Each spring U.S. News & World Report issues its rankings of American law schools, exerting enormous pressure on deans and faculties to reshape admissions practices and divert scarce resources. One Dean, Alfredo Garcia from St. Thomas University School of Law, Miami Gardens, FL, refused to submit statistical data this year, becoming the first to boycott the rankings. See, “Florida Law Dean Boycotts ‘U.S. News’ Rankings Survey,” by Julie Kay, Daily Business Review, May 3, 2010.
The Society of American Law Teachers—SALT—issued a statement today urging law school deans and faculty members to work with the American Bar Association—ABA—to reduce the influence of the U.S. News & World Report rankings. Download a pdf of the full Statement. Briefly, SALT states:
1. Chief among the rankings’ ill effects is their impact on admissions decisions in general, and on diversity in admissions in particular. Because LSAT scores figure so prominently into the computation of a school’s rank, few schools are willing to compromise their ranking by accepting “nontraditional” students whose merit is measured in ways other than a single test score. Admissions officers from around the country consistently report that the rankings constrain their ability to accept deserving and otherwise qualified students with relatively low LSAT scores. Instead of admitting students with promising undergraduate records and diverse life experiences, these admissions officers must all too often strategically choose the student whose LSAT score helps to maintain or improve the school’s ranking.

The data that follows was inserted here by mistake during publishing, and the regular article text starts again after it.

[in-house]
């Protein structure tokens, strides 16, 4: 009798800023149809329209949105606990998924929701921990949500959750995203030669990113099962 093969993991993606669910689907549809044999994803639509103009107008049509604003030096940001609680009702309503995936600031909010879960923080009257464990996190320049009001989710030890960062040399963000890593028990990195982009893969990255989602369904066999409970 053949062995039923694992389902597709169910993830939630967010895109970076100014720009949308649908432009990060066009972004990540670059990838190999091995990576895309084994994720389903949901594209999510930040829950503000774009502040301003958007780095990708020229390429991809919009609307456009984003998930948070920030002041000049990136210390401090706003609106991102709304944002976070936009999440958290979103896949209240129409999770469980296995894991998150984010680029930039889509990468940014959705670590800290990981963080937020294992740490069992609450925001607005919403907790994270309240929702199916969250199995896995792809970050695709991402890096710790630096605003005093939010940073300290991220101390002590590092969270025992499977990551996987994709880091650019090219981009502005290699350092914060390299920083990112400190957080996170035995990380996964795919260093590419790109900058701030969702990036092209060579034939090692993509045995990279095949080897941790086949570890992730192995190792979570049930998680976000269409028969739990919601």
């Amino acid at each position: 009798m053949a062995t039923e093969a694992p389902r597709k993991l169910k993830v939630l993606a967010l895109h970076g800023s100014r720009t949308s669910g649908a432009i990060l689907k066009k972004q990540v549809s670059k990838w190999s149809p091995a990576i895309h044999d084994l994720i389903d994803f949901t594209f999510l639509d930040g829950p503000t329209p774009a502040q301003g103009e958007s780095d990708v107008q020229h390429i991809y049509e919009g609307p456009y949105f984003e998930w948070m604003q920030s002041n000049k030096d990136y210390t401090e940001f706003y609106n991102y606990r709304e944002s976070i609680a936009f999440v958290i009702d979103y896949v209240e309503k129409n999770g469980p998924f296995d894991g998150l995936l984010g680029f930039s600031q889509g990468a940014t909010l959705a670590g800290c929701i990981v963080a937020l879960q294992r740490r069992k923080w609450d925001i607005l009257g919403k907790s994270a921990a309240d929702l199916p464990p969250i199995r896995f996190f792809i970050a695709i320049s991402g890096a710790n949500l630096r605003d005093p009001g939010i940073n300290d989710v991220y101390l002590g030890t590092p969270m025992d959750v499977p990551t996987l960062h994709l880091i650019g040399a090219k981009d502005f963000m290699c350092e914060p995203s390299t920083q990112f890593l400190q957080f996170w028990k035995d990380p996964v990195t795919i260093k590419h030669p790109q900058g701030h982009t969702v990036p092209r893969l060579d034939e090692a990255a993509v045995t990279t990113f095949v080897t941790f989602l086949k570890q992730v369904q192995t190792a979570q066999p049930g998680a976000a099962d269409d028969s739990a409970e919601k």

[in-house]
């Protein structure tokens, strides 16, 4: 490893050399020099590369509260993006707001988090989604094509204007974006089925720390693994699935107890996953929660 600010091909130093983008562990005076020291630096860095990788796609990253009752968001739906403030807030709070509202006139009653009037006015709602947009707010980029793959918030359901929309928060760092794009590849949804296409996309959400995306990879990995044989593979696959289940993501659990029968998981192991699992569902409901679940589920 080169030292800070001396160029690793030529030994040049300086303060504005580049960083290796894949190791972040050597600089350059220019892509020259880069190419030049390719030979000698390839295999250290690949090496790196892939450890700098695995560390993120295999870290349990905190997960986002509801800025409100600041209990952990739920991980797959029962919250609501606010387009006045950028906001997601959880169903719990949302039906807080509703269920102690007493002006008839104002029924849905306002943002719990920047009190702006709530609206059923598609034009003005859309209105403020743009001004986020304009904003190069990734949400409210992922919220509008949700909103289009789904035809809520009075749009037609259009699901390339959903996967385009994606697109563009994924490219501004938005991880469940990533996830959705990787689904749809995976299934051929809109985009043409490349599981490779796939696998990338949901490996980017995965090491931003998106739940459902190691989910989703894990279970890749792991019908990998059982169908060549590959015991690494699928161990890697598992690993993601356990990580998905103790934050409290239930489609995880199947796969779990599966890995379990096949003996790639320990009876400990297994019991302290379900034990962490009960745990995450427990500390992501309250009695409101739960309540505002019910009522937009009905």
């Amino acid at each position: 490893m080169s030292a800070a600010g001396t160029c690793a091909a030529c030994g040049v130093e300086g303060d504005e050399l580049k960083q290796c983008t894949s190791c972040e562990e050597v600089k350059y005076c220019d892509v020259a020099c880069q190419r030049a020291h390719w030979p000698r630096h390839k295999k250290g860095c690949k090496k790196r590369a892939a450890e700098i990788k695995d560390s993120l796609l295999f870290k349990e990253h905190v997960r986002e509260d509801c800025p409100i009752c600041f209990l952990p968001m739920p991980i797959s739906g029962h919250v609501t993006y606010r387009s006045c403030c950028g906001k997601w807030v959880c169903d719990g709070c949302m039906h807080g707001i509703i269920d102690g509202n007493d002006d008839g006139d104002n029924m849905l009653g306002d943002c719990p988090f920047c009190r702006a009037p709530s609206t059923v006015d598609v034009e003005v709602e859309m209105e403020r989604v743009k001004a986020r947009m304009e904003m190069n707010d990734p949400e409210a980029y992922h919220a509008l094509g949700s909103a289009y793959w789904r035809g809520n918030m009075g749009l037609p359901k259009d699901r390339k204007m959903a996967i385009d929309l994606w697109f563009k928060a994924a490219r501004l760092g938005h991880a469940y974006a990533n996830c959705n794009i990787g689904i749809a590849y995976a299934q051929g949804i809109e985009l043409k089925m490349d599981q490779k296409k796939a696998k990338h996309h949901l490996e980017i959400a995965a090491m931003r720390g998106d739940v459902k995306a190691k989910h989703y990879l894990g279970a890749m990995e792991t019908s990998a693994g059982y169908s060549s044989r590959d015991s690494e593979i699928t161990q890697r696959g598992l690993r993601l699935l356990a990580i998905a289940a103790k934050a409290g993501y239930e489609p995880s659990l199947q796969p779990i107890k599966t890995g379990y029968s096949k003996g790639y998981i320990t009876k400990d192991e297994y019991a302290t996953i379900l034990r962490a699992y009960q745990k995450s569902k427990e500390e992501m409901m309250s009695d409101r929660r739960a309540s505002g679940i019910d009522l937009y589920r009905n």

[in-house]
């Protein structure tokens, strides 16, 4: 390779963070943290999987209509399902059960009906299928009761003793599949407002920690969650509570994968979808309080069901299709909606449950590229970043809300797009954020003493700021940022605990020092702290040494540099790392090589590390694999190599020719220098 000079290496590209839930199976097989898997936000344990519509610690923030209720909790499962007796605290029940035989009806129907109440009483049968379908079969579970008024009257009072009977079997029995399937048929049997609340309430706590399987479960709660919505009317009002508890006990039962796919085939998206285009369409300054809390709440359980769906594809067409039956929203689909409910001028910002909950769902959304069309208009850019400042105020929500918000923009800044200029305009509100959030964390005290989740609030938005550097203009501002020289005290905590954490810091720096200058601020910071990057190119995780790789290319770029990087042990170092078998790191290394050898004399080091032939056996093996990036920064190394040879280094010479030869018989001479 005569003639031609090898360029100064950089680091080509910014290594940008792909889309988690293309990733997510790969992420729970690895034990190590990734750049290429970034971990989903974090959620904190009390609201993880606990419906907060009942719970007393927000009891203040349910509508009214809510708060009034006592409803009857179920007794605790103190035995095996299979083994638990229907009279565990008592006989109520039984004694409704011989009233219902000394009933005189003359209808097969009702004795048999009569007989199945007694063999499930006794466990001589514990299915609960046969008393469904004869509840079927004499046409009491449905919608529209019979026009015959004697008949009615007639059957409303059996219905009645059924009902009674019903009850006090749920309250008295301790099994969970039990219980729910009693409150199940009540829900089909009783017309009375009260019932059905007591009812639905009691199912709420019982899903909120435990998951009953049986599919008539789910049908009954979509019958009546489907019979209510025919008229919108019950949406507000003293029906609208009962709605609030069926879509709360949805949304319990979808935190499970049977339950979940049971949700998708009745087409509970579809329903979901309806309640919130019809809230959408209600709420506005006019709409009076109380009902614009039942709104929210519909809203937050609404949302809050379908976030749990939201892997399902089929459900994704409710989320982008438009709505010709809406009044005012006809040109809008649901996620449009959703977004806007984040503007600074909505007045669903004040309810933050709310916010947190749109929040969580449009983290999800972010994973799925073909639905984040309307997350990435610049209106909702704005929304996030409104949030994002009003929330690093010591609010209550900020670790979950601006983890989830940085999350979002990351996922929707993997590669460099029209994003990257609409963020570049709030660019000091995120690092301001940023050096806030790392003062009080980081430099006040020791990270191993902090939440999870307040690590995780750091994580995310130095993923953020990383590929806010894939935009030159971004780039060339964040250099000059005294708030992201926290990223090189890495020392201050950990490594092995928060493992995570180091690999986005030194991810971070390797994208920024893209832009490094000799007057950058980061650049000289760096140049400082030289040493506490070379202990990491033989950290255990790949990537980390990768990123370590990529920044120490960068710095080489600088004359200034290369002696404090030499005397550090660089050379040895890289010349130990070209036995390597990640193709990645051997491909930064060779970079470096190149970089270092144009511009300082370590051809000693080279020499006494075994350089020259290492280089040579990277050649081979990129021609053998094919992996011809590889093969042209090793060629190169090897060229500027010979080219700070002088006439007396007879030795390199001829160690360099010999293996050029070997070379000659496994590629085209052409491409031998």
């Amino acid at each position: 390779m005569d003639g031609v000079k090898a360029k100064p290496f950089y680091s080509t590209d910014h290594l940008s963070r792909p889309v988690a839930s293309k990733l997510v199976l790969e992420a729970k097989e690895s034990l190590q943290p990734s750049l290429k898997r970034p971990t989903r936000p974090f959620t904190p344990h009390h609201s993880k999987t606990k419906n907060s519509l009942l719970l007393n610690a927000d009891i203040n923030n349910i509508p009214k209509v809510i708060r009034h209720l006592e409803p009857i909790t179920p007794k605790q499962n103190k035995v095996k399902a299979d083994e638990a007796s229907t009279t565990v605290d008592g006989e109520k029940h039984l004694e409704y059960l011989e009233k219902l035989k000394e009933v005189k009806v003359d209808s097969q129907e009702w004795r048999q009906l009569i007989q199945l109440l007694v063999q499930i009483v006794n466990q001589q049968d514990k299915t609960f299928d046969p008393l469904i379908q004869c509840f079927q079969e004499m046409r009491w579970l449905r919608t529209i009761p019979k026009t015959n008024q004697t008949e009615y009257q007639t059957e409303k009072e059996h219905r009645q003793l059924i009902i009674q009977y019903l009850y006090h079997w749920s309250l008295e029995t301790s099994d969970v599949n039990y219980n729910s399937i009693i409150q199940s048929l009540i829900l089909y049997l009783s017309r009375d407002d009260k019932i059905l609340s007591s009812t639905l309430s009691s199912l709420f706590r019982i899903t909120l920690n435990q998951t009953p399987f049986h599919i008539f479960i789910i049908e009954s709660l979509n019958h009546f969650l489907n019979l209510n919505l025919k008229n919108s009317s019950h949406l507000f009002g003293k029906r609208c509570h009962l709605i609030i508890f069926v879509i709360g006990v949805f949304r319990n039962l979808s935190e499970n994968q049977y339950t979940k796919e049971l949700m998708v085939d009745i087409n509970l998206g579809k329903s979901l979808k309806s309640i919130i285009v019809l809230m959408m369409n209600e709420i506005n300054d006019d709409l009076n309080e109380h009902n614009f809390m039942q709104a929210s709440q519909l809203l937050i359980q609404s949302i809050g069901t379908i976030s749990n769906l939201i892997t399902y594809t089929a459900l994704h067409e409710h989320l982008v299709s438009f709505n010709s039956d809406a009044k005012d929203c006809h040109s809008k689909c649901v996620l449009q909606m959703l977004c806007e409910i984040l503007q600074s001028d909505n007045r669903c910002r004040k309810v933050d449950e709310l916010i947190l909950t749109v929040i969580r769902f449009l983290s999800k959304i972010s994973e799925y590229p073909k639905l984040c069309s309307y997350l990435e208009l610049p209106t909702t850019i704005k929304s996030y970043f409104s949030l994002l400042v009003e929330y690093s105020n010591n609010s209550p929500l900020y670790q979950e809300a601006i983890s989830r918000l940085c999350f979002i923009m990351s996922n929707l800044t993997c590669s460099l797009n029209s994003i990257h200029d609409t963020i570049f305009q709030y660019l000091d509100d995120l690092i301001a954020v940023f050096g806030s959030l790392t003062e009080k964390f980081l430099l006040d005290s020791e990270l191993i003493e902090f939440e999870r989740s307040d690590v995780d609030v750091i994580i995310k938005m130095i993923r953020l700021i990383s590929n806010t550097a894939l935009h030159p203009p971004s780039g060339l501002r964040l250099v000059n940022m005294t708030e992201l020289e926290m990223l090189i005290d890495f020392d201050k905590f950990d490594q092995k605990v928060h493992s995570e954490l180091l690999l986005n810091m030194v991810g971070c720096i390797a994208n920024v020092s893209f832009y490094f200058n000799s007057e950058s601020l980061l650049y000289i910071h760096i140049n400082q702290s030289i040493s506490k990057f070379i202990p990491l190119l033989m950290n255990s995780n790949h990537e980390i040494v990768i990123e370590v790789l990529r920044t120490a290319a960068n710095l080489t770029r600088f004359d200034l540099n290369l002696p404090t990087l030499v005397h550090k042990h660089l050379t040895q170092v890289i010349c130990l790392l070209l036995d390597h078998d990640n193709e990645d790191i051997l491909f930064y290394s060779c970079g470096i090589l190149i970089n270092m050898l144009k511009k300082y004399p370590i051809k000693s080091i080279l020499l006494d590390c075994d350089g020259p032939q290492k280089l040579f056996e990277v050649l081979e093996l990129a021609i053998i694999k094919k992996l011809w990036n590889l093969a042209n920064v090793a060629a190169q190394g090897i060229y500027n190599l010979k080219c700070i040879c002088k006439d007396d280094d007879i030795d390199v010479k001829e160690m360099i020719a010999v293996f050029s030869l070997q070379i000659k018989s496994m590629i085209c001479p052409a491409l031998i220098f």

2. The U.S. News rankings’ emphasis on LSAT scores directly undercuts a school’s ability to admit a diverse class. Given the well documented but little understood performance gap on standardized tests, the emphasis on LSAT scores necessarily impacts members of groups who under-perform on such tests. Indeed, the recent report of the ABA’s Presidential Initiative Committee on Diversity recommends de-emphasizing the rankings because of their adverse impact on applicants of color. Further, given the correlation between family income and test scores, over-reliance on the LSAT also necessarily favors admitting students from affluent backgrounds. The rankings’ emphasis on the LSAT thus serves to homogenize the entering class and ultimately the profession.
3. The U.S. News rankings’ emphasis on the LSAT also affects how law schools conceptualize merit in determining which of their applicants will be successful and proficient lawyers. Although the LSAT correlates to some small degree with first year performance in law school, neither the LSAT nor undergraduate GPA are indicators of ultimate success in the profession. Recent research reveals that there are alternate ways of assessing who is likely to be a successful attorney. Marjorie Schultz and Sheldon Zedeck have identified twenty-six factors, none measured by the LSAT, that correlate with effective lawyering. These factors include practical judgment, creativity and innovation, passion and engagement, ability to see the world through the eyes of others, networking and business development, diligence, integrity, and honesty.